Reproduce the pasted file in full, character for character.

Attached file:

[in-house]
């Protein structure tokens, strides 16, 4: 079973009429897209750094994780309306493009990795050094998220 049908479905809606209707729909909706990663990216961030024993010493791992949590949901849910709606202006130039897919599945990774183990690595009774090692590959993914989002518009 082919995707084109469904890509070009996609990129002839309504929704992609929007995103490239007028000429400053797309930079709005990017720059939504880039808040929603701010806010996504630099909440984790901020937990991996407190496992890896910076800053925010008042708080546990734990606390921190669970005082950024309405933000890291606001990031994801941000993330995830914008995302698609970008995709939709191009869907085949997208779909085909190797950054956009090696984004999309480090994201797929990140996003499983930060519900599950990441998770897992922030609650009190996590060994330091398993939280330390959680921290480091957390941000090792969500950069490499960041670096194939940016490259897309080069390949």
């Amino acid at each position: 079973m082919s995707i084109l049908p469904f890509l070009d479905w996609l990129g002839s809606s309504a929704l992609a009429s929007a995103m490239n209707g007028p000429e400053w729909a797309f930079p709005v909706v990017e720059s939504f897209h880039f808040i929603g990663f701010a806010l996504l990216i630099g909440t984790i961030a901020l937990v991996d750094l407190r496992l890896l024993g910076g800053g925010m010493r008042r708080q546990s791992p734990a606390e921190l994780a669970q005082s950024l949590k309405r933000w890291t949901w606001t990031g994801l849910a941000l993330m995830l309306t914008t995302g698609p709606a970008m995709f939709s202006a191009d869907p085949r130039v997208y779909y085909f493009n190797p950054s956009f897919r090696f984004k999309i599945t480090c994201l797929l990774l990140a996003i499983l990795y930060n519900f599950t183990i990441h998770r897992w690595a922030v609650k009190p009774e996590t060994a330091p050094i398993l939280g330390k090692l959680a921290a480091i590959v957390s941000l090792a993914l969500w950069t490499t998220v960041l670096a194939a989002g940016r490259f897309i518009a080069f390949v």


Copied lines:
[in-house]
């Protein structure tokens, strides 16, 4: 079973009429897209750094994780309306493009990795050094998220 049908479905809606209707729909909706990663990216961030024993010493791992949590949901849910709606202006130039897919599945990774183990690595009774090692590959993914989002518009 082919995707084109469904890509070009996609990129002839309504929704992609929007995103490239007028000429400053797309930079709005990017720059939504880039808040929603701010806010996504630099909440984790901020937990991996407190496992890896910076800053925010008042708080546990734990606390921190669970005082950024309405933000890291606001990031994801941000993330995830914008995302698609970008995709939709191009869907085949997208779909085909190797950054956009090696984004999309480090994201797929990140996003499983930060519900599950990441998770897992922030609650009190996590060994330091398993939280330390959680921290480091957390941000090792969500950069490499960041670096194939940016490259897309080069390949």
């Amino acid at each position: 079973m082919s995707i084109l049908p469904f890509l070009d479905w996609l990129g002839s809606s309504a929704l992609a009429s929007a995103m490239n209707g007028p000429e400053w729909a797309f930079p709005v909706v990017e720059s939504f897209h880039f808040i929603g990663f701010a806010l996504l990216i630099g909440t984790i961030a901020l937990v991996d750094l407190r496992l890896l024993g910076g800053g925010m010493r008042r708080q546990s791992p734990a606390e921190l994780a669970q005082s950024l949590k309405r933000w890291t949901w606001t990031g994801l849910a941000l993330m995830l309306t914008t995302g698609p709606a970008m995709f939709s202006a191009d869907p085949r130039v997208y779909y085909f493009n190797p950054s956009f897919r090696f984004k999309i599945t480090c994201l797929l990774l990140a996003i499983l990795y930060n519900f599950t183990i990441h998770r897992w690595a922030v609650k009190p009774e996590t060994a330091p050094i398993l939280g330390k090692l959680a921290a480091i590959v957390s941000l090792a993914l969500w950069t490499t998220v960041l670096a194939a989002g940016r490259f897309i518009a080069f390949v």